> Holidays > Shavuot > Sinai Experience

Change This One Word to Increase Your Motivation

May 27, 2020 | by Rabbi Philip Moskowitz

How to turn any goal, including your Jewish observance, from a burden to a gift.

During the months I was preparing for the Boston Marathon (that was ultimately postponed), people would often ask me what was the most difficult part of the training. And for me, the most difficult part of training was simply finding the motivation to get out the front door.

I didn’t always feel like running. Each time I'd get ready for a run, my mind would become flooded with a slew of reasons why not to run: I was too tired, I didn’t feel great, I had a sore toe, or a million other reasons why it would be more comfortable and relaxing to stay inside my house rather than go out on a run.

We all struggle with motivation from time to time. What do we do when we don’t feel motivated?

The key is to change the activity from a chore to a gift. In her book, “No Sweat: How the Simple Science of Motivation Can Bring You a Lifetime of Fitness,” Michelle Segar argues that by simply changing one word in your vocabulary and reframing the task at hand you can dramatically increase your chances of success.

Instead of saying to myself, “I have to run,” I say to myself, “I get to run.” Why does changing that one word from “have” to “get” make such a difference? Research shows that we are much more likely to continue an activity if we view the activity as a gift or an opportunity rather than an obligation.

Research shows that we are much more likely to continue an activity if we view the activity as a gift or an opportunity rather than an obligation.

Saying “I have to do something” robs me of my autonomy and forces the activity upon me. It represents something that I’m doing unenthusiastically — or worse, something I’m doing against my will.

Saying “I get to do something” means that it’s my choice and I get to do it because I want to. Changing that one word reframes your mindset from “I am forced to do this thing...” to “aren’t I lucky to be able to...”.

That one trick made an enormous difference in my training, and it can increase your motivation for whatever goals you are pursuing.

Nobody understood this about the human psyche better than God Himself. What exactly happened at Mount Sinai is a subject of debate between two Rabbinic statements. According to one Talmudic source, the revelation was a moment of national coercion. God suspended Mount Sinai above the Jewish people and gave them an ultimatum – accept the Torah or die, leaving us with very little choice in the matter.

According to another Rabbinic source, God went on a world tour, so to speak, and approached each nation to offer its people the Torah. Only after each one declined did He finally approach the Jews who excitedly proclaimed “Naaseh v’nishma – we will do and we will understand.”

So which one is it? Did God force the Torah upon us or did we voluntarily choose to accept it?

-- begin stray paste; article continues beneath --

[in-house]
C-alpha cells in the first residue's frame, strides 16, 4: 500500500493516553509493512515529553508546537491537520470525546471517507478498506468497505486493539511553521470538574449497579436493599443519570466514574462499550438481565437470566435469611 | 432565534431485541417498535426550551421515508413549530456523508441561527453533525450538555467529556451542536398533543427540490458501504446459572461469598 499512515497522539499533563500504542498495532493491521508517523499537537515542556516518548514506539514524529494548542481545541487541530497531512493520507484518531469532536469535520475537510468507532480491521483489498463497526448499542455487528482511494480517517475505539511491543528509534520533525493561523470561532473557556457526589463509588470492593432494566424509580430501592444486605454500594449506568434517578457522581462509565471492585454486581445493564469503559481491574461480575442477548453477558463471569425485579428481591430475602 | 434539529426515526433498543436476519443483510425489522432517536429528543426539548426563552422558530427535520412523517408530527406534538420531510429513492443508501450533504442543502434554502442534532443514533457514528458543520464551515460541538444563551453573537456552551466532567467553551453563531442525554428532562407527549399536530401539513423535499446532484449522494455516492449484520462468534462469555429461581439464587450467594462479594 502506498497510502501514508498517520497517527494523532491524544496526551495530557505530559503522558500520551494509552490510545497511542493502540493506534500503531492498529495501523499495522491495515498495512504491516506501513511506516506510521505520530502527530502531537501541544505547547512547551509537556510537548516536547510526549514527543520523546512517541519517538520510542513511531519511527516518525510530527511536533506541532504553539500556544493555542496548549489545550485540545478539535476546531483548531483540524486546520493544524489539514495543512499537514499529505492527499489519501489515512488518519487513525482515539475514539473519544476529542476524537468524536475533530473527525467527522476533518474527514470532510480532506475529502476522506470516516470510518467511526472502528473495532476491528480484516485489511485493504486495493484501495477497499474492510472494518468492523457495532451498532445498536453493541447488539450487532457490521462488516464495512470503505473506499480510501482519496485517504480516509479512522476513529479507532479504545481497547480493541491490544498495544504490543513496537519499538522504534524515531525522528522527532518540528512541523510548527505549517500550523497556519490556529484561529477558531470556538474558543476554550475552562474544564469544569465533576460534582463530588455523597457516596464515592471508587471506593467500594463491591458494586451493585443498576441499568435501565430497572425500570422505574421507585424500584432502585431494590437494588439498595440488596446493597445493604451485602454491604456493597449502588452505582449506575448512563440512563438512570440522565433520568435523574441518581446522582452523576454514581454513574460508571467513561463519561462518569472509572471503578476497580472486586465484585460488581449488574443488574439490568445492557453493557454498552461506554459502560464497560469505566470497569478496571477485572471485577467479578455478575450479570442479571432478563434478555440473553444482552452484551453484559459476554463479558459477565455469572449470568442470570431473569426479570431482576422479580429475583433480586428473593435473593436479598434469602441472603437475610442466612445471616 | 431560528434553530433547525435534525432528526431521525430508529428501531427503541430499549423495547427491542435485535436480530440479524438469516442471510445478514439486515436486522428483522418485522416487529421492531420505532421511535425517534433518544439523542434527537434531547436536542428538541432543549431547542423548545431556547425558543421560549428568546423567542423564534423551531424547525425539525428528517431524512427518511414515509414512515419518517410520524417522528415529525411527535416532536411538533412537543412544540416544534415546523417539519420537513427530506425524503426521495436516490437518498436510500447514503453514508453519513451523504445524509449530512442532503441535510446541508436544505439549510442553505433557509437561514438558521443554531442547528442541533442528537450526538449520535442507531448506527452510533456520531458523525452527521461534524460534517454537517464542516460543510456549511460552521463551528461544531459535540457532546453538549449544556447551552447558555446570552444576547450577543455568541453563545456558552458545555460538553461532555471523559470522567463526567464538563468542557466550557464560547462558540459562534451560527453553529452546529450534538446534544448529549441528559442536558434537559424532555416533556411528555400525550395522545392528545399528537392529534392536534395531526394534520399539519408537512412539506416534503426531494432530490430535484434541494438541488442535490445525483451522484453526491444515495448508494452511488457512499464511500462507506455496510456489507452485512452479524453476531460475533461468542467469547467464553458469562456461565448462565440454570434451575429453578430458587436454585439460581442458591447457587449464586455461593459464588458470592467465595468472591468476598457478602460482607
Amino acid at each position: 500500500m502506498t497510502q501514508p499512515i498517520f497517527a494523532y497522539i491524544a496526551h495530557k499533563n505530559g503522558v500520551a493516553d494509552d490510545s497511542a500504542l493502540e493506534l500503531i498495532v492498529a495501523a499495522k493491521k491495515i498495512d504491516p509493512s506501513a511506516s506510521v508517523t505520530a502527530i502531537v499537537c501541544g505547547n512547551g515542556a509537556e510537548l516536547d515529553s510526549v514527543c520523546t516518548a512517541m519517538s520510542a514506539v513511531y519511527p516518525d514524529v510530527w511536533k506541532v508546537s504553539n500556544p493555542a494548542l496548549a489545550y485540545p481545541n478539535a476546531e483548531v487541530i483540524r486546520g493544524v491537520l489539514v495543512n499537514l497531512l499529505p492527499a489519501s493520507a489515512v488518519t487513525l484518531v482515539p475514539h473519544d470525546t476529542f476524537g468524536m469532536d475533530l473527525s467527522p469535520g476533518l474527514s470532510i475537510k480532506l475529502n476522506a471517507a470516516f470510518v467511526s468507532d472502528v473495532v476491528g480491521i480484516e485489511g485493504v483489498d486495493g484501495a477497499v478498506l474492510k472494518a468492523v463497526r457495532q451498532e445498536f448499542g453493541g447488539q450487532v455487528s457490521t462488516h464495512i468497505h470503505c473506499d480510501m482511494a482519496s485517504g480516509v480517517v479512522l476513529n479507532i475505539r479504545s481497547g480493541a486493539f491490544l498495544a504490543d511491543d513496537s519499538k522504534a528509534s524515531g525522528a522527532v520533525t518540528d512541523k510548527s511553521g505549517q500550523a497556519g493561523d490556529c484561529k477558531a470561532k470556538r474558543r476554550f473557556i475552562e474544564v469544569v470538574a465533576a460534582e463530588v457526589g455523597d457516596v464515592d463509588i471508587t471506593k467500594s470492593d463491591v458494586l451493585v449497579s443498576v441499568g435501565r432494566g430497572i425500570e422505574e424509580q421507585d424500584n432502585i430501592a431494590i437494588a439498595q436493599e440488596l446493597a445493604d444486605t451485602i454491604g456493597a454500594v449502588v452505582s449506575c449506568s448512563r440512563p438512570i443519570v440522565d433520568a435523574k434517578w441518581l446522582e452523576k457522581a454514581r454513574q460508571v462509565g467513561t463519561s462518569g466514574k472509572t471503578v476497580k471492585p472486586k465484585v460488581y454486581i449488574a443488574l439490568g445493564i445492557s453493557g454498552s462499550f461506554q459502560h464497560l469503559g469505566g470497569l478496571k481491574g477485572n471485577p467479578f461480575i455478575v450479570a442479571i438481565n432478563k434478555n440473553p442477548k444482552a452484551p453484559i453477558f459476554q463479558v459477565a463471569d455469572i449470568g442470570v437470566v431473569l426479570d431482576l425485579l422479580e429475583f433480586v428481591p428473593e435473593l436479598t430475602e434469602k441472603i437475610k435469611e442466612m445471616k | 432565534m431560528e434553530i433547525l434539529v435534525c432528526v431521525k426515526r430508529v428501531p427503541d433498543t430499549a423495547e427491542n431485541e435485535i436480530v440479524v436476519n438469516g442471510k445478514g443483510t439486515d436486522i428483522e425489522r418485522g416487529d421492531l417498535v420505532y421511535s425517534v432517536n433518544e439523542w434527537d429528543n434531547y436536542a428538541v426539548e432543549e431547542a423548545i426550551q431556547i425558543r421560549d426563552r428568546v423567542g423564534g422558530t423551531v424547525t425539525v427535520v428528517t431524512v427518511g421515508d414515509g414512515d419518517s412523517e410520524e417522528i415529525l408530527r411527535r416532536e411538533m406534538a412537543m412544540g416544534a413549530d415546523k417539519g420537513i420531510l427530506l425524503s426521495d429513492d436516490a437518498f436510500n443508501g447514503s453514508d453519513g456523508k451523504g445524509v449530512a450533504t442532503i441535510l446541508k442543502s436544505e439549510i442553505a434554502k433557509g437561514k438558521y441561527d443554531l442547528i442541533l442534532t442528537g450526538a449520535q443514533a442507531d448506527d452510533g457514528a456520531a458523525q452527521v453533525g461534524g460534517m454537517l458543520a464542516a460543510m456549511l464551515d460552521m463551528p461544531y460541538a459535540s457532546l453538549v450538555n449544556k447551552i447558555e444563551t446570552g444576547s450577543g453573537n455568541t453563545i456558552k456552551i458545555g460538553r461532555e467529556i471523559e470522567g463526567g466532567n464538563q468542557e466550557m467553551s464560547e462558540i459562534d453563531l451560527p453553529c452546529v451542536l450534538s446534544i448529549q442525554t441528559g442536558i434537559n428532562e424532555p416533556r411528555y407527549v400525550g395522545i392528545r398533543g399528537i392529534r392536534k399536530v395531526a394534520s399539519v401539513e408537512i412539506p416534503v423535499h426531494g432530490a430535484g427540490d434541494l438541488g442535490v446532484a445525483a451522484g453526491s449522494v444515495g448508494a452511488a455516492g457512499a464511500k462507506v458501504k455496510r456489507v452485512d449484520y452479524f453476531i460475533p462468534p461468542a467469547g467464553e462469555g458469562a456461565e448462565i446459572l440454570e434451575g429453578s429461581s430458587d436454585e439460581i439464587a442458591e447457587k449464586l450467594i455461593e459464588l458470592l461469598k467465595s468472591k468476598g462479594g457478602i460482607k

Rabbi Dr. Norman Lamm suggests there is no contradiction between these two stories:

Both chronologically and logically, God first chooses us, but then we must choose Him. He chose us only once, at Sinai. This choice, thereafter, devolved upon each and every Jew, in any place and at any time, no matter what his wish, his commitment, or his conduct. For all eternity, anyone born into this people is chosen. But we must choose God anew in every generation. Indeed, every individual must choose God all over again… At Sinai it was true that “Asher Bachar Banu,” God chose us. But, when we study Torah and recite the blessings, and preface our remarks with Baruch Ata Hashem, Blessed are You, God, then we have chosen Him as well.

Our acceptance of the Torah represents a synthesis of saying “I have to…” and saying “I get to…” At Mount Sinai, God coerced us into accepting His Torah. The observance and study of Torah is something we have to do. It’s an obligation incumbent upon every single Jew – male or female, beginning with that moment at Mount Sinai and extending for all of eternity. I am bound by the Torah and its precepts because “I have to.”

But that alone may sometimes leave us unmotivated and uninspired. If that is the case, our response must be to reframe it. Every time you sit down to study our sacred Torah, don’t just do it because you have to, but tell yourself proudly, “I get to!” Learning Torah and living my life according to its values is the greatest privilege and opportunity a person can dream of. The ability to open up God's roadmap for this world and elevate our lives is the greatest honor.

Whether it’s going for a run or opening up a sefer to learn, finding motivation will always be a challenge. Just make sure to remind yourself, you don’t just have to do it, you get to do it!

Related Posts

🤯 ⇐ That's you after reading our weekly email.

Our weekly email is chock full of interesting and relevant insights into Jewish history, food, philosophy, current events, holidays and more.
Sign up now. Impress your friends with how much you know.
We will never share your email address and you can unsubscribe in a single click.
linkedin facebook pinterest youtube rss twitter instagram facebook-blank rss-blank linkedin-blank pinterest youtube twitter instagram